Monday, November 17, 2014

SWP in a mutual fund - a better option for regular income

My article in Mumbai Mid-day Gujarati edition today:

English translation of the same is as under:

In the last two columns, we have highlighted some points about how mutual funds make it convenient to attain some of our objectives. First we talked about someone who has a regular savings that one needs to invest to achieve long term goals – mutual funds offer a facility called SIP for this. Then we looked at how convenient mutual funds make to buy gold. Let us now look at another category of investors, who need regular income from the investment portfolio.
Such an investor typically looks at certain traditional instruments that offer regular interest income – Post Office Monthly Income Scheme (MIS), Senior Citizens’ Savings Scheme, Fixed deposits, Debentures are some of the options that come to mind. All these are good investment options, but each has certain limitations. Due to these limitations, these instruments may be suitable to only certain investors and only in certain situations.
Let us spend some time in these instruments. All the abovementioned instruments give a feel of safety. However, the level of safety could be very different among all these. The Post Office MIS and Senior Citizens’ Savings Scheme are much safer than debentures issued by companies. Fixed deposits issued by banks are much safer than those issued by Non-Banking Finance Companies (NBFCs). An investor must keep this in mind.
Two features of these instruments must be understood properly. These are: term and interest rate. All the traditional instruments listed above have a fixed term and a fixed interest rate. That gives a good feeling of safety and regularity. However, if we consider the needs of a typical investor and compare the same with the features of these instruments, we start seeing a gap.
·      First of all, the investor may need regular income for a period that is different from the term of these instruments. We may have a five-year debenture available in the market. What if the investor needs regular income for seven years or three years? What about a retired investor, who would need regular income till one is alive and that period is unknown.
·      Secondly, all these instruments have a fixed interest rate. If we consider a retired investor, the income from investments is required to fund regular household expenses. These household expenses do not remain constant – they go up over a period due to the rise in prices of essential items like food or medicines.
Given these two gaps, the traditional instruments, though safe and predictable, may not be suitable to all in all situations.
Hence, there is a need to look at alternatives, if available. One such alternative is offered by the mutual funds. This comes in form of Systematic Withdrawal Plans (SWPs).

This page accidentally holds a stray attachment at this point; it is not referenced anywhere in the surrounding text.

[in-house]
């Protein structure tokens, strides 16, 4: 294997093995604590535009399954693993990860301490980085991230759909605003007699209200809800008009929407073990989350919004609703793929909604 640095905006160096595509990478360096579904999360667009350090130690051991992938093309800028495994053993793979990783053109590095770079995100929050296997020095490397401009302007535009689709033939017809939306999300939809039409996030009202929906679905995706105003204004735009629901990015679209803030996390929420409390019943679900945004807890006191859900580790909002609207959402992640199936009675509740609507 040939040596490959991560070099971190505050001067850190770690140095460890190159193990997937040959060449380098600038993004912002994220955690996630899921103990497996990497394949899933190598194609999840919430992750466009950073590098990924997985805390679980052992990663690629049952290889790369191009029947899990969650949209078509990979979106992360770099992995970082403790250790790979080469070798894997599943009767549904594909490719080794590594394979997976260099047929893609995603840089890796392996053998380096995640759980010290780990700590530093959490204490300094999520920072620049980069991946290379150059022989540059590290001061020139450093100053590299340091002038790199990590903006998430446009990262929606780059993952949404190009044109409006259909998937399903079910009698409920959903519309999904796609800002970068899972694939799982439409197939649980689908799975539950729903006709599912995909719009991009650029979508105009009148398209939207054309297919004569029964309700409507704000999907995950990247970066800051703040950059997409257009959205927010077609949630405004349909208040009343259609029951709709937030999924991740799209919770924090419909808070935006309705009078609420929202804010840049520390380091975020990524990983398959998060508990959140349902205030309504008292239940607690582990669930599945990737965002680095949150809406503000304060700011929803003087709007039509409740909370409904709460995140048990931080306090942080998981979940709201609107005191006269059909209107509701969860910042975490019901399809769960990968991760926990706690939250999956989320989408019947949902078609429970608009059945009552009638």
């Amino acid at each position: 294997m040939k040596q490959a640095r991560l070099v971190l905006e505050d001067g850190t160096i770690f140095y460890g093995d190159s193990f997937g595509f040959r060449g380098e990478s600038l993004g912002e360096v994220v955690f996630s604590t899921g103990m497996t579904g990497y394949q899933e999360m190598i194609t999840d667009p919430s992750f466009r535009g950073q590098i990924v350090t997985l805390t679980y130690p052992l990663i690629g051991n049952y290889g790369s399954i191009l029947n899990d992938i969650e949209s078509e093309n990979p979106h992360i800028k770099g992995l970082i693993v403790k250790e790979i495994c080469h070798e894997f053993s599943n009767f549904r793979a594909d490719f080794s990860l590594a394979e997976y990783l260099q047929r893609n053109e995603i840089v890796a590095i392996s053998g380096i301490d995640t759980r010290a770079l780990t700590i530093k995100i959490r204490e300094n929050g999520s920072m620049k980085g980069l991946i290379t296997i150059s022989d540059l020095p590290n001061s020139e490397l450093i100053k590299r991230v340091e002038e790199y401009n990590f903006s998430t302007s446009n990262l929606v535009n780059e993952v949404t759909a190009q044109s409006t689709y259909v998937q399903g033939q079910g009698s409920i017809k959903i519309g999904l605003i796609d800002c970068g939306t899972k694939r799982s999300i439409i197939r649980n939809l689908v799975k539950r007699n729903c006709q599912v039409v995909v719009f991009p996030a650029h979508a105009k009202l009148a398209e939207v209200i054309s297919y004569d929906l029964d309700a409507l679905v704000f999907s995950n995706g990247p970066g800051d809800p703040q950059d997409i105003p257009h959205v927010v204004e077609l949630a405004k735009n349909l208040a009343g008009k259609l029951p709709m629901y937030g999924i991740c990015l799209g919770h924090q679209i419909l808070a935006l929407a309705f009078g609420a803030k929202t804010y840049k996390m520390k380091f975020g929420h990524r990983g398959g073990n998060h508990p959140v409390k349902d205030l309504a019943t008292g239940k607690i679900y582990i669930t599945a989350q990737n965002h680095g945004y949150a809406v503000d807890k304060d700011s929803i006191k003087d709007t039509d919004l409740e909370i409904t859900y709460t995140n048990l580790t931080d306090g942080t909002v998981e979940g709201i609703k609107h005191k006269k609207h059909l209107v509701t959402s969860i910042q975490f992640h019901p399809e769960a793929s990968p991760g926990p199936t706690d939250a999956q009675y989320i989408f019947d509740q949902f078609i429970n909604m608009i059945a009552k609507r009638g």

How does SWP work?
All mutual funds offer facilities for systematic transactions. An investor is required to give standing instructions to the fund house and they take care of completing the transaction based on the instructions given. SIP is one example of such standing instruction or systematic transaction.
Any investor can invest a lump sum amount in a mutual fund scheme and give standing instruction to the fund house for regular withdrawal of a fixed amount. Let us say, one needs regular income of Rs. 5,000 per month and has a sum of Rs. 5,00,000 that can be invested. After investing the amount in a particular mutual fund scheme, the investor needs to fill up a form for SWP. Every month on the stipulated date, the money would be taken out of the scheme and paid out to the investor.
This small amount withdrawal can be set up irrespective of the gains generated by the scheme. This is possible due to the divisibility of the investment. Though one can withdraw any amount (as long as it is less than the balance in the account), one would recommend keeping the withdrawal rate closer to (preferably lower than) the expected rate of investment growth. If you are expecting the fund to grow at 10@ p.a., keep the withdrawal rate at less than 10% p.a.
At the same time, if one has a need for regular income only for a stipulated period, say 5 years, one can draw the full amount over these 5 years.
SWP is much more tax-efficient than earning interest income from fixed income investments, if the withdrawal is done for a very long period. As compared to traditional instruments, this does not need the full amount to be blocked for the entire period, which means, one can keep withdrawing regularly and keep funding the account whenever other investments mature or when other lump sum amount is available.
A word of caution: please consider this discussion only in the context of liquid and short-term debt funds and no other categories.
Amit Trivedi
The author runs Karmayog Knowledge Academy. The views expressed are his personal opinions.

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